Every business that operates in California features slightly different practices regarding the compensation and motivation of employees. The pay and benefits offered by a company, as well as the culture of the organization, can play a major role in what kind of talent the company attracts.
Pay standards are important for those who work to support themselves and their families. Many workers receive an hourly wage in California, and others receive pay on a salary basis. In some cases, workers accept daily pay arrangements. Typically, daily pay arrangements seem simple and fair. However, the actual hourly wage that someone technically earns as a daily worker can end up dropping below minimum wage in some cases if they put in too much overtime.
Daily workers often put in a large amount of overtime without any extra compensation. Recently, the Supreme Court has clarified the overtime wage rights of workers who receive their pay on a daily basis, and that ruling might lead to new wage claims by some employees in a variety of industries.
What did the Supreme Court determine?
Workers paid on a daily basis, like those paid hourly, are typically eligible for overtime pay. Companies cannot force them to work incredibly long shifts every day without adding additional compensation in most cases.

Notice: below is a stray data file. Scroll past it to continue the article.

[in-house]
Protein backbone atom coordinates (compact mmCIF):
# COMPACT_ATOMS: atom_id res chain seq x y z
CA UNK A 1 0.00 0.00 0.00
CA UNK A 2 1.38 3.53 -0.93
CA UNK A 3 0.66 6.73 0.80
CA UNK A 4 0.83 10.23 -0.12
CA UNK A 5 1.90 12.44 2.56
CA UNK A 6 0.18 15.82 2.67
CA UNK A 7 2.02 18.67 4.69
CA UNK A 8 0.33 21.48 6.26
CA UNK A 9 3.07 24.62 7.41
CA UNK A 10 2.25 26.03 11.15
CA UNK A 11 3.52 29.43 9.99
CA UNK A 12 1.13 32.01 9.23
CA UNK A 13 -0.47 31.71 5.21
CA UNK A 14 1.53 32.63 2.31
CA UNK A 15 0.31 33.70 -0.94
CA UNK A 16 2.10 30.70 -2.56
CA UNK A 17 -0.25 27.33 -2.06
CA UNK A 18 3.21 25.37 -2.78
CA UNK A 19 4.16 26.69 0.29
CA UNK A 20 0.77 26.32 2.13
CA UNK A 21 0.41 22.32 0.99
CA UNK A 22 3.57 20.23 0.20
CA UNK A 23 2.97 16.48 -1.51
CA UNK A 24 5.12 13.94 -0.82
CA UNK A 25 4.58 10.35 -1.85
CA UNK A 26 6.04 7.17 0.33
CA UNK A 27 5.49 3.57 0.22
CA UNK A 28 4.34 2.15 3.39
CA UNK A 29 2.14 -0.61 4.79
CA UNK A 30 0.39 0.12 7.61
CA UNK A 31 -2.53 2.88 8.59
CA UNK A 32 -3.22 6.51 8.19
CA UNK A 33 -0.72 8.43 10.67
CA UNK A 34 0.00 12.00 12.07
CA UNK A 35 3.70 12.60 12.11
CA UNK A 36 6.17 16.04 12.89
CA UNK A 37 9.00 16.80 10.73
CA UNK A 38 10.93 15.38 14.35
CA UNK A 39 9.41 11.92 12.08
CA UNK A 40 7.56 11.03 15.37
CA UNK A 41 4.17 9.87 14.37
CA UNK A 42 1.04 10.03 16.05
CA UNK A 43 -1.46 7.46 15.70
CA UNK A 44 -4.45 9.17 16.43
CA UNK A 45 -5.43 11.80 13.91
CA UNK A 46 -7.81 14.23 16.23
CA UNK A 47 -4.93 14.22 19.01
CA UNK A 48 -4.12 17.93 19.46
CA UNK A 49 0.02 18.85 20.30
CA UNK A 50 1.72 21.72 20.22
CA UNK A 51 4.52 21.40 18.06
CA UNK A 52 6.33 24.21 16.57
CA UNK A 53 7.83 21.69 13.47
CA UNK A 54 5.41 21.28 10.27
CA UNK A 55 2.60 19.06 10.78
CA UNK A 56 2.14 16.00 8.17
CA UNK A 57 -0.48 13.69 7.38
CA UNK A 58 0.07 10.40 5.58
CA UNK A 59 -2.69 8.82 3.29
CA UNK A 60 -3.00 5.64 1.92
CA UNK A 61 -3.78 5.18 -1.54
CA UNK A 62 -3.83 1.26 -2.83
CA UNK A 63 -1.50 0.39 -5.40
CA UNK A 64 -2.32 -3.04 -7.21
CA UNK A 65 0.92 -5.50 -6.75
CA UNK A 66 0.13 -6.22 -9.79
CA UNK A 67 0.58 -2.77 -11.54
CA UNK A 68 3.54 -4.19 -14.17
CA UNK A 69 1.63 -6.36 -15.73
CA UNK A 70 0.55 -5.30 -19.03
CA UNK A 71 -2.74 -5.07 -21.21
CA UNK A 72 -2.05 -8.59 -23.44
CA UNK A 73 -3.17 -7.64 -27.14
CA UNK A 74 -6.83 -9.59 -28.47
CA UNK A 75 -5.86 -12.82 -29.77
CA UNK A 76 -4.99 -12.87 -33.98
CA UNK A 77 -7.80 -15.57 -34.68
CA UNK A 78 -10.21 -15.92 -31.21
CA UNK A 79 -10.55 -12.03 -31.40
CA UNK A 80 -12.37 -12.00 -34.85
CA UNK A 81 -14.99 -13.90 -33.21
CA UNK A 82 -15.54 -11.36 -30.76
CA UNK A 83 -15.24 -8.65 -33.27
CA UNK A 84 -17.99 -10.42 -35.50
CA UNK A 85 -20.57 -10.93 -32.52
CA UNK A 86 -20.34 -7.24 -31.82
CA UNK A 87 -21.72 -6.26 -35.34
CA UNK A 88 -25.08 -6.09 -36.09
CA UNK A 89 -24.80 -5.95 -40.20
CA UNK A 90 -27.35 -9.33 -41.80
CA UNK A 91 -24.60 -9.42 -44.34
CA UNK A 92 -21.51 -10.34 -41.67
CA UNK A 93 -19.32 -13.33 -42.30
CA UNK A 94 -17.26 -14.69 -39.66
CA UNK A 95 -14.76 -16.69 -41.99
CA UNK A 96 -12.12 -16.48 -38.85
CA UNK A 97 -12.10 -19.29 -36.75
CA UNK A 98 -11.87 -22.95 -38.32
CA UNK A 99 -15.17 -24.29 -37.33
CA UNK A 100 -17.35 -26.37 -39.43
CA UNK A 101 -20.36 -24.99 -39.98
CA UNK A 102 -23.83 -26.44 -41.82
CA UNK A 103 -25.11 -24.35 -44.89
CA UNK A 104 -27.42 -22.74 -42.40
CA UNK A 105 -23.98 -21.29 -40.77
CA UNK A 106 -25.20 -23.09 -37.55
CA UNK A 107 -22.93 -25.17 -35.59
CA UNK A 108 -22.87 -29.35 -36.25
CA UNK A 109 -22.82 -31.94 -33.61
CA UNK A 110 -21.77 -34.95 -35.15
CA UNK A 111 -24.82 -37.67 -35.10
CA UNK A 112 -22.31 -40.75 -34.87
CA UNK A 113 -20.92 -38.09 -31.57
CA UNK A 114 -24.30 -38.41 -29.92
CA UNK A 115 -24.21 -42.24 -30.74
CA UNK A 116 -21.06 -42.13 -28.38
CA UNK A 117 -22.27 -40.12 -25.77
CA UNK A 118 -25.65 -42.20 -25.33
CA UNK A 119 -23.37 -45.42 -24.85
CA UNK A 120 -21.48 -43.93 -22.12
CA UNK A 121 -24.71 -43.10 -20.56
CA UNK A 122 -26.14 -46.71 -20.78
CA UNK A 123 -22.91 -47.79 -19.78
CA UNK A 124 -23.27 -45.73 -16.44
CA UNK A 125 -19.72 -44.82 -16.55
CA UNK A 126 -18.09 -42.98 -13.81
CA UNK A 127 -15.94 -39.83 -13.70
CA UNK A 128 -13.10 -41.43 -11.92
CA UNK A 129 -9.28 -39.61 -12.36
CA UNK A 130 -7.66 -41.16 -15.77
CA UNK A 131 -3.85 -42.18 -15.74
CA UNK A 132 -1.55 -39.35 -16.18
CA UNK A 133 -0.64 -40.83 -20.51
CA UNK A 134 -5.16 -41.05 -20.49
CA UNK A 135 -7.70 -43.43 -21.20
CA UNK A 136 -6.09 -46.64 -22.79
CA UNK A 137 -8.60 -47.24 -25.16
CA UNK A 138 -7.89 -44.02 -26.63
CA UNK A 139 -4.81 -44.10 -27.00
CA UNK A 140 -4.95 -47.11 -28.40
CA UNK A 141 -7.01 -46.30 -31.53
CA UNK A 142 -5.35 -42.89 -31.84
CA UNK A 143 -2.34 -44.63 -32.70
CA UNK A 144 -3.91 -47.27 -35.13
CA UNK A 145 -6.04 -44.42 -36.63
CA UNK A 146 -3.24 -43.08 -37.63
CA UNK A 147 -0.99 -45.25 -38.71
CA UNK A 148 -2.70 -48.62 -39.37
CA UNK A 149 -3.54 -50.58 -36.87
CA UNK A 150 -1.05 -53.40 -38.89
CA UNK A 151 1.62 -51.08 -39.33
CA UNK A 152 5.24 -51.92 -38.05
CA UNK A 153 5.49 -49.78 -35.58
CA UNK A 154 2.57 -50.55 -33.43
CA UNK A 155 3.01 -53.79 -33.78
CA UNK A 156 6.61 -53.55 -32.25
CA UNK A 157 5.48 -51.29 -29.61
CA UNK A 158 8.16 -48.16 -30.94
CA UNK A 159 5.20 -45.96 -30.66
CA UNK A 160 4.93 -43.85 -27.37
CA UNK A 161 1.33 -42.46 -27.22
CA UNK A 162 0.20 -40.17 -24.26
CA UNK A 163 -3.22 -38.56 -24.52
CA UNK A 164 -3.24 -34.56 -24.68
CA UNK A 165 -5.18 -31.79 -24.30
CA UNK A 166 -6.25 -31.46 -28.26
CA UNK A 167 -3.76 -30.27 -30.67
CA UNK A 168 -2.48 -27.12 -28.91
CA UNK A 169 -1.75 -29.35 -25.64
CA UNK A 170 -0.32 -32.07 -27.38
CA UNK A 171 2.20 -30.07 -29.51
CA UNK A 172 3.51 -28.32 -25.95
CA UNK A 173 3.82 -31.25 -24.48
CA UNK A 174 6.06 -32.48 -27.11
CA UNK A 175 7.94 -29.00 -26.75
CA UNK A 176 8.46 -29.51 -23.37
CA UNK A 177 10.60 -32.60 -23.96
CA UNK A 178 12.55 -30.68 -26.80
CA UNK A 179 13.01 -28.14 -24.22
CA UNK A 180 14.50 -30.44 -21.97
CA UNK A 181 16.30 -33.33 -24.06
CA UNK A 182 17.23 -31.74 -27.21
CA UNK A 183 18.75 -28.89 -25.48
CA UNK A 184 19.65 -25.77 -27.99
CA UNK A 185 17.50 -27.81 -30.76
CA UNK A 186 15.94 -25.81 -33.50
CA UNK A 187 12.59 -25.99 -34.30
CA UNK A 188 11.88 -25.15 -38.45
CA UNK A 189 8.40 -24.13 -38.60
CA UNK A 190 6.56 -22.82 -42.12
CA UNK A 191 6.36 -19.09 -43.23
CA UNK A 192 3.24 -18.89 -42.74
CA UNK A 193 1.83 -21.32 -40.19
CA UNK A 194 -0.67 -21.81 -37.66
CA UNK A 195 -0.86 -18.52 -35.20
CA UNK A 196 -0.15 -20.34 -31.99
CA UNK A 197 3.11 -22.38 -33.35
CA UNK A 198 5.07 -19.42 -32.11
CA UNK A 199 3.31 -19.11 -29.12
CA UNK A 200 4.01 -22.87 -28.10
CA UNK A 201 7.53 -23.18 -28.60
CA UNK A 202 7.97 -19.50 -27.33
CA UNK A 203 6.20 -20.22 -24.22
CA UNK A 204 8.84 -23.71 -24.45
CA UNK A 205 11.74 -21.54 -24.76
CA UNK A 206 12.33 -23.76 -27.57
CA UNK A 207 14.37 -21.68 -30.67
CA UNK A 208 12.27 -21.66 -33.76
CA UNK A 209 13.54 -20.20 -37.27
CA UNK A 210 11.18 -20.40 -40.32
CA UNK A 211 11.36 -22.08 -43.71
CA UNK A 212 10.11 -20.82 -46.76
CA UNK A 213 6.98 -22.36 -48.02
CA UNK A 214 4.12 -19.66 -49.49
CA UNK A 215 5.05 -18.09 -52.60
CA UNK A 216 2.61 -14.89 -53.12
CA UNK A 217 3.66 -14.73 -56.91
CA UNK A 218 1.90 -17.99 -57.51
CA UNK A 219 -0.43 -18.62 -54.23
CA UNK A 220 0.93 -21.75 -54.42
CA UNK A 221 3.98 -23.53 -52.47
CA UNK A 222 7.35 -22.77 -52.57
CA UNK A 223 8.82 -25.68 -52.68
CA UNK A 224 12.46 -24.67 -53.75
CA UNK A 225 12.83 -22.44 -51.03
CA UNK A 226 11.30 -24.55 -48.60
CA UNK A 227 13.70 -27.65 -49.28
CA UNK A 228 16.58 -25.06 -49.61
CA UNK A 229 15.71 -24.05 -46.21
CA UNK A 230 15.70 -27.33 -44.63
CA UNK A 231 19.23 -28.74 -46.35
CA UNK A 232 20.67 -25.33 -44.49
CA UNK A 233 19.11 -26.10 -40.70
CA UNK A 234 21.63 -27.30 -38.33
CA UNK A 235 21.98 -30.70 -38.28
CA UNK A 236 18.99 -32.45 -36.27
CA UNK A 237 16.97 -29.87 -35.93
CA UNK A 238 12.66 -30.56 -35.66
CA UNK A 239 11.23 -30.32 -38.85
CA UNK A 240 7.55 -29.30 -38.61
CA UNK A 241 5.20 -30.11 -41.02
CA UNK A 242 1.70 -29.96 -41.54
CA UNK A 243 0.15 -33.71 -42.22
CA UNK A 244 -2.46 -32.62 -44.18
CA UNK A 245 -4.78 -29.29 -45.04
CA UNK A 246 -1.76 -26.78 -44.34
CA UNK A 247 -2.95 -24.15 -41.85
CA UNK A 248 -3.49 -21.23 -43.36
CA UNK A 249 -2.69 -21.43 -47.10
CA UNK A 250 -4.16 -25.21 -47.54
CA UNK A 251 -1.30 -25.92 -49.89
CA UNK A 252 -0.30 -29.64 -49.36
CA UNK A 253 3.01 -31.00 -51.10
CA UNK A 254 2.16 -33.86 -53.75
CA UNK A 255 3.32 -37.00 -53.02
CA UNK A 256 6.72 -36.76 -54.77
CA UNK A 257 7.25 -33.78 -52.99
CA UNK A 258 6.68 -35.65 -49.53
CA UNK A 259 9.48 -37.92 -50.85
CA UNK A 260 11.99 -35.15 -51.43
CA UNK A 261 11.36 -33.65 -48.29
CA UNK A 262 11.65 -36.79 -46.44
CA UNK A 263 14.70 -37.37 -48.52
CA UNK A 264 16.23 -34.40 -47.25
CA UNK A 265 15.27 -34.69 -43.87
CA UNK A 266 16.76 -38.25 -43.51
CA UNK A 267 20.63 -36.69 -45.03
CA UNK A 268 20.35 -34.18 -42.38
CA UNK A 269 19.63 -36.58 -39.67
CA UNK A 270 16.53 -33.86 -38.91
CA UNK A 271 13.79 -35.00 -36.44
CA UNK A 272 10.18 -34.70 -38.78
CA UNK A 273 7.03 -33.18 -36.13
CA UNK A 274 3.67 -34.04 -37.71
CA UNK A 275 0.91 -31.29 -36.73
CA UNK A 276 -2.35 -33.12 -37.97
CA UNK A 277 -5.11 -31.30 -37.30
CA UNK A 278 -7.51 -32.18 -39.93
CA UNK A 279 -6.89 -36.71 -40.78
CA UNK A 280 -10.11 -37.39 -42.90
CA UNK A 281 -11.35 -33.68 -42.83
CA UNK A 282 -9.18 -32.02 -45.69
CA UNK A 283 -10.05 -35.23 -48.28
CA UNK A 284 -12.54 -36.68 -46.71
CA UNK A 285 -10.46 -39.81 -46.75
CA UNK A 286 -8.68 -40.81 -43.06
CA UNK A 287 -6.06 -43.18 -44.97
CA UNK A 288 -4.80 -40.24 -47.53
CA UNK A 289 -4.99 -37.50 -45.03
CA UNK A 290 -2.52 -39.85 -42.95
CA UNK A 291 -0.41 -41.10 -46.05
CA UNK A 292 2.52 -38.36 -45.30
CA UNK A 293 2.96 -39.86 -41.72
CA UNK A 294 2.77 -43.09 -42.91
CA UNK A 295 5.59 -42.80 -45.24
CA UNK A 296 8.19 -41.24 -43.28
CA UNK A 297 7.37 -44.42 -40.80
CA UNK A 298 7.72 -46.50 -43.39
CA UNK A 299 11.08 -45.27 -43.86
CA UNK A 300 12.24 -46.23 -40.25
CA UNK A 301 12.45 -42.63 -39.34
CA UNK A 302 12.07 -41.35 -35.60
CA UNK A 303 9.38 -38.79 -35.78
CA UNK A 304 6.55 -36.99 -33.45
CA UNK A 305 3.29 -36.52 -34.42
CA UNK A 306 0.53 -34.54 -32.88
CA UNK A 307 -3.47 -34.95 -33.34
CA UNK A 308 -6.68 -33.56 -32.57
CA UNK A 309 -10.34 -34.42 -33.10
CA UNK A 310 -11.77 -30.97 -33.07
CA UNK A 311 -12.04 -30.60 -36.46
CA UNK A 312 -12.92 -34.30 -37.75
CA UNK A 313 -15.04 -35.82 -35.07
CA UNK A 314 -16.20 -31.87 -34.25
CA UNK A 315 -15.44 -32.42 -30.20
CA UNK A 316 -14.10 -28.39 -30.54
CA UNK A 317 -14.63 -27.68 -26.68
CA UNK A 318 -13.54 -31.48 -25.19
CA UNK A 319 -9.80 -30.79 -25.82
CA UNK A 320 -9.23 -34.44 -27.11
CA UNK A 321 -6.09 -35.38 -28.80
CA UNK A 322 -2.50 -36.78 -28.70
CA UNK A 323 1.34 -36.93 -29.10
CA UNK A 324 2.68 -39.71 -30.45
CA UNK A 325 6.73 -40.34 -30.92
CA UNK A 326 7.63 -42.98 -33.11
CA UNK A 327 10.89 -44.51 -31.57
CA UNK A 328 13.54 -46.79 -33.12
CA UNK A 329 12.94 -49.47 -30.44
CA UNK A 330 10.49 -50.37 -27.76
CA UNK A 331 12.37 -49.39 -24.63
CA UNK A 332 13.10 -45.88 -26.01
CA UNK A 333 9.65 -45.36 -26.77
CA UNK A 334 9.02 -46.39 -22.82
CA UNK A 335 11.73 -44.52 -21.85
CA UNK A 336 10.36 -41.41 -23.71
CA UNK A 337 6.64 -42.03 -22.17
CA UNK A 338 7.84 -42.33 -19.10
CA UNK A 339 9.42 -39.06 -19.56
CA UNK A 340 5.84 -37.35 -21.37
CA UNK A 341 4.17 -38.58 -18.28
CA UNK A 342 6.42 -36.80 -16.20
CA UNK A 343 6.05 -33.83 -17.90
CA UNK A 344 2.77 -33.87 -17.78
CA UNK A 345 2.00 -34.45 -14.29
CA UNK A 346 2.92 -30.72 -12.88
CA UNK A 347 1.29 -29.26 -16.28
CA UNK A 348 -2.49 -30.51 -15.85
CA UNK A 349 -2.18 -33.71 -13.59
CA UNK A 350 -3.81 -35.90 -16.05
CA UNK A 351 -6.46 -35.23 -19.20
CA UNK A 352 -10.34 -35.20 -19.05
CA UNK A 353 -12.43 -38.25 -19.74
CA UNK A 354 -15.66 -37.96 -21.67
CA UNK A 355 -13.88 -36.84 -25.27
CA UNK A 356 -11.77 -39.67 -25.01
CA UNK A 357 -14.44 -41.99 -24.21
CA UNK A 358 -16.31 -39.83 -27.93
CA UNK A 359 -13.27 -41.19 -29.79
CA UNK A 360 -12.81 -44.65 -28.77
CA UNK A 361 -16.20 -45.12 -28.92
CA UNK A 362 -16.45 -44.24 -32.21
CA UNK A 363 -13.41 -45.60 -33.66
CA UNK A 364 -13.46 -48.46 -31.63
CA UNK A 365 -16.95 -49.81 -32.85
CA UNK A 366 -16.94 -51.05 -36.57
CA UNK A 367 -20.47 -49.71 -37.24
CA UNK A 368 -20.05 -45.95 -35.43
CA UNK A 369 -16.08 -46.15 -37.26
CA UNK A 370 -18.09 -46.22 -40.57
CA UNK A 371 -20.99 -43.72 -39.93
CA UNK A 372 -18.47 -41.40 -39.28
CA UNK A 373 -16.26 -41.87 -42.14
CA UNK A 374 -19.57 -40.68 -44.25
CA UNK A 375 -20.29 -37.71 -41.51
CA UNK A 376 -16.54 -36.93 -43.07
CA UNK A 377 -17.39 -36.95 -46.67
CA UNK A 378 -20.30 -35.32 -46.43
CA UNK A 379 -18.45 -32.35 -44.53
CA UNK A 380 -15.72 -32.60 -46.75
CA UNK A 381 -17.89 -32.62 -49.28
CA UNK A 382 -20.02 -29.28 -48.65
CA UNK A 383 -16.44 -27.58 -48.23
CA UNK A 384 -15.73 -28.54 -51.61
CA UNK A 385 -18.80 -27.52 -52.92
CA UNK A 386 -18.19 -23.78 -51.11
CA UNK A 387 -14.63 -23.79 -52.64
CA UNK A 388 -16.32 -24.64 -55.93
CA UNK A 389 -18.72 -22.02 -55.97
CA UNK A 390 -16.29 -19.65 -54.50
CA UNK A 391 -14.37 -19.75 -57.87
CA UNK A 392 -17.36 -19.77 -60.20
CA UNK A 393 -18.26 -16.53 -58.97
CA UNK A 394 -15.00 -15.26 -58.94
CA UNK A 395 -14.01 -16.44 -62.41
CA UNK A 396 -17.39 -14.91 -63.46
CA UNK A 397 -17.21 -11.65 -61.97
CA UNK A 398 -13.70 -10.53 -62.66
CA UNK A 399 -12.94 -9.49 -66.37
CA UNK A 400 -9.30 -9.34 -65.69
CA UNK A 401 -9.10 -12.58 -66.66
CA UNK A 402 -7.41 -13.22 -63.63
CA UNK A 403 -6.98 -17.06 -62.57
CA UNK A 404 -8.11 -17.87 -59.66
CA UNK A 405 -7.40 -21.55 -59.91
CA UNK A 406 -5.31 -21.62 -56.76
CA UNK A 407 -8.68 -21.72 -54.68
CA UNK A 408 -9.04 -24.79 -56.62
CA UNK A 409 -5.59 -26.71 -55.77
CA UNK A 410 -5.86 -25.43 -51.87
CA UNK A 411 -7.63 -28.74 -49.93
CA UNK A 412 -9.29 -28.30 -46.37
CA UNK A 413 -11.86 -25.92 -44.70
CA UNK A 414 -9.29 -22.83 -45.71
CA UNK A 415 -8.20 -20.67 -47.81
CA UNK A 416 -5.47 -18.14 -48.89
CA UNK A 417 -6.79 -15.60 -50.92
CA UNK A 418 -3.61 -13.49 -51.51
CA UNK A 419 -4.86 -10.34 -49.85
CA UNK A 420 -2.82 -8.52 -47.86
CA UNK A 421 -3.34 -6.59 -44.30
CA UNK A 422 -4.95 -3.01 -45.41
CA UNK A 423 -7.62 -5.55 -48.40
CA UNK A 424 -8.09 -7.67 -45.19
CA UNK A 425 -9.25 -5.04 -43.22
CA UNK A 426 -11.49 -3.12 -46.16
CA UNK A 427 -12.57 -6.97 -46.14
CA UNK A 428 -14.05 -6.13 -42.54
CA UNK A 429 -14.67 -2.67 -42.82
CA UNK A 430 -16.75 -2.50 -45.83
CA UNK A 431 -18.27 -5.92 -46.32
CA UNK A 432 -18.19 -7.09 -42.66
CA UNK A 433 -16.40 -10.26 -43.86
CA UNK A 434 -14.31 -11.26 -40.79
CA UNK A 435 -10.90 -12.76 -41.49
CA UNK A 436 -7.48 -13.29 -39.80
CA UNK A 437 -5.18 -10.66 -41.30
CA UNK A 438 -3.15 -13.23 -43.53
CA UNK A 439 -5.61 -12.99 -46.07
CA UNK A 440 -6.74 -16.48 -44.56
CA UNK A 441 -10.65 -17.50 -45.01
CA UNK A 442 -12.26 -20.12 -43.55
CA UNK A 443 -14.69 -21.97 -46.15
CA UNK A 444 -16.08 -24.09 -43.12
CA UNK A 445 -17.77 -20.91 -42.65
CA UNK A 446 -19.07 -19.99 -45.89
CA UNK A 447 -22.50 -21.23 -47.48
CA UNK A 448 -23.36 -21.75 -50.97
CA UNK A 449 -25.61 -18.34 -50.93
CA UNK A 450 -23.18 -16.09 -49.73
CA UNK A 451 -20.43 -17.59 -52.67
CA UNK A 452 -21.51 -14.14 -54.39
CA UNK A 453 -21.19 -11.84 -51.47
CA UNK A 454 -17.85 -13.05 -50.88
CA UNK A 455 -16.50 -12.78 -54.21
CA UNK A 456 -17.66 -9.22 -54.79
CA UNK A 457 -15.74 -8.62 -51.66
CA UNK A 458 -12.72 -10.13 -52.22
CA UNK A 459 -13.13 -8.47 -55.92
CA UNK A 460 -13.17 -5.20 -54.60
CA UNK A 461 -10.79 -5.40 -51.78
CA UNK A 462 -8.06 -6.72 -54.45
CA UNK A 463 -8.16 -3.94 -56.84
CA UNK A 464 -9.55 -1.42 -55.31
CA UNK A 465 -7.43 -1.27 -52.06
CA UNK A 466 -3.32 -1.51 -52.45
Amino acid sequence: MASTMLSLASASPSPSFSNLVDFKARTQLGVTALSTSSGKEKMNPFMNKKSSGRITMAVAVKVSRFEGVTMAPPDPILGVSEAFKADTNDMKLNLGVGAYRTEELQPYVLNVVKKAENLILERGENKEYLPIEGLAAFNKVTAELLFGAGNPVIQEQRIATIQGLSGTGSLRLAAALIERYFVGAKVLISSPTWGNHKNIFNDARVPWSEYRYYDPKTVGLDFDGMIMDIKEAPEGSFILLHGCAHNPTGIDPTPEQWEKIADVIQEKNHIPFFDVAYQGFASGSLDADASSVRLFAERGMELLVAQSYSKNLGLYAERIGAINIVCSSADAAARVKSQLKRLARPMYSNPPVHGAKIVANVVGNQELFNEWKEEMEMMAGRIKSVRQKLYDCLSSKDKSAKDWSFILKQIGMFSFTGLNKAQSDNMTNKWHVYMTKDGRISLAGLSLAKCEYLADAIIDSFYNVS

In a case that involved a highly-skilled worker paid far more than minimum wage, the Supreme Court ruled that the workers should have received overtime pay for extra time worked, as their income was dependent on how much work they performed as opposed to having a guaranteed level of income regardless of ours worked as is the case with overtime exempt salaries.
Workers paid on a daily basis should therefore receive overtime compensation when they work long shifts and put in more than 40 hours in a single work week. Those who have long worked for a daily wage but have never received overtime pay despite putting in 50 hours or more in the average week may have grounds to negotiate for compensation with their employer or possibly pursue a claim in civil court.
Tracking and making sense of important updates to California and federal employment laws can help workers understand when they make it have grounds to pursue a wage claim with the assistance of a legal professional.